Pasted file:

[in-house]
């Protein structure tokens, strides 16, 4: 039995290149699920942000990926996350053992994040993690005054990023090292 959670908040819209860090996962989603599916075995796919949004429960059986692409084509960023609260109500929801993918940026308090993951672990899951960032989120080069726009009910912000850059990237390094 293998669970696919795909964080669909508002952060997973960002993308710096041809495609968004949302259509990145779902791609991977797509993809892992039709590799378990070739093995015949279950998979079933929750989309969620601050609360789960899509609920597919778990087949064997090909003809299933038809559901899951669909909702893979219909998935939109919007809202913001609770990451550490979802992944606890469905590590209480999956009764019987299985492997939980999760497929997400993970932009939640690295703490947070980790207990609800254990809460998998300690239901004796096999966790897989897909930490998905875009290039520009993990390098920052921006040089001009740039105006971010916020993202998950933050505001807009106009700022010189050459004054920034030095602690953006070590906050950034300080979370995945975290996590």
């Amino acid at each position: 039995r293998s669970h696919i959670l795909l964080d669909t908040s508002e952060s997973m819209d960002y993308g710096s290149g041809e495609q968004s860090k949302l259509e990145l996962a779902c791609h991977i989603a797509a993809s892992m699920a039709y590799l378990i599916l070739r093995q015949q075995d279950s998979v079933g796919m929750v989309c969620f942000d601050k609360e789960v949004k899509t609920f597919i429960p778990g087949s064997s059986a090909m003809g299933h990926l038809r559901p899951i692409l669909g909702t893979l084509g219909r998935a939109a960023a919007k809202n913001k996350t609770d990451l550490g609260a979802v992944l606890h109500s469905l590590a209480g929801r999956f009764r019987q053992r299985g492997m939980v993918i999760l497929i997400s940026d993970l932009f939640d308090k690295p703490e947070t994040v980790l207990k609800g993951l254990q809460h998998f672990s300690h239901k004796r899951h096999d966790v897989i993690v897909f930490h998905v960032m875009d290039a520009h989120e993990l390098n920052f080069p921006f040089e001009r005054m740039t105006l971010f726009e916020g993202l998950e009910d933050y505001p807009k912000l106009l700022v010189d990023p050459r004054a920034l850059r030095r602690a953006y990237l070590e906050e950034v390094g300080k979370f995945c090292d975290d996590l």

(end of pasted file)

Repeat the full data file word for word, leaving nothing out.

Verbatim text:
[in-house]
């Protein structure tokens, strides 16, 4: 039995290149699920942000990926996350053992994040993690005054990023090292 959670908040819209860090996962989603599916075995796919949004429960059986692409084509960023609260109500929801993918940026308090993951672990899951960032989120080069726009009910912000850059990237390094 293998669970696919795909964080669909508002952060997973960002993308710096041809495609968004949302259509990145779902791609991977797509993809892992039709590799378990070739093995015949279950998979079933929750989309969620601050609360789960899509609920597919778990087949064997090909003809299933038809559901899951669909909702893979219909998935939109919007809202913001609770990451550490979802992944606890469905590590209480999956009764019987299985492997939980999760497929997400993970932009939640690295703490947070980790207990609800254990809460998998300690239901004796096999966790897989897909930490998905875009290039520009993990390098920052921006040089001009740039105006971010916020993202998950933050505001807009106009700022010189050459004054920034030095602690953006070590906050950034300080979370995945975290996590």
């Amino acid at each position: 039995r293998s669970h696919i959670l795909l964080d669909t908040s508002e952060s997973m819209d960002y993308g710096s290149g041809e495609q968004s860090k949302l259509e990145l996962a779902c791609h991977i989603a797509a993809s892992m699920a039709y590799l378990i599916l070739r093995q015949q075995d279950s998979v079933g796919m929750v989309c969620f942000d601050k609360e789960v949004k899509t609920f597919i429960p778990g087949s064997s059986a090909m003809g299933h990926l038809r559901p899951i692409l669909g909702t893979l084509g219909r998935a939109a960023a919007k809202n913001k996350t609770d990451l550490g609260a979802v992944l606890h109500s469905l590590a209480g929801r999956f009764r019987q053992r299985g492997m939980v993918i999760l497929i997400s940026d993970l932009f939640d308090k690295p703490e947070t994040v980790l207990k609800g993951l254990q809460h998998f672990s300690h239901k004796r899951h096999d966790v897989i993690v897909f930490h998905v960032m875009d290039a520009h989120e993990l390098n920052f080069p921006f040089e001009r005054m740039t105006l971010f726009e916020g993202l998950e009910d933050y505001p807009k912000l106009l700022v010189d990023p050459r004054a920034l850059r030095r602690a953006y990237l070590e906050e950034v390094g300080k979370f995945c090292d975290d996590l």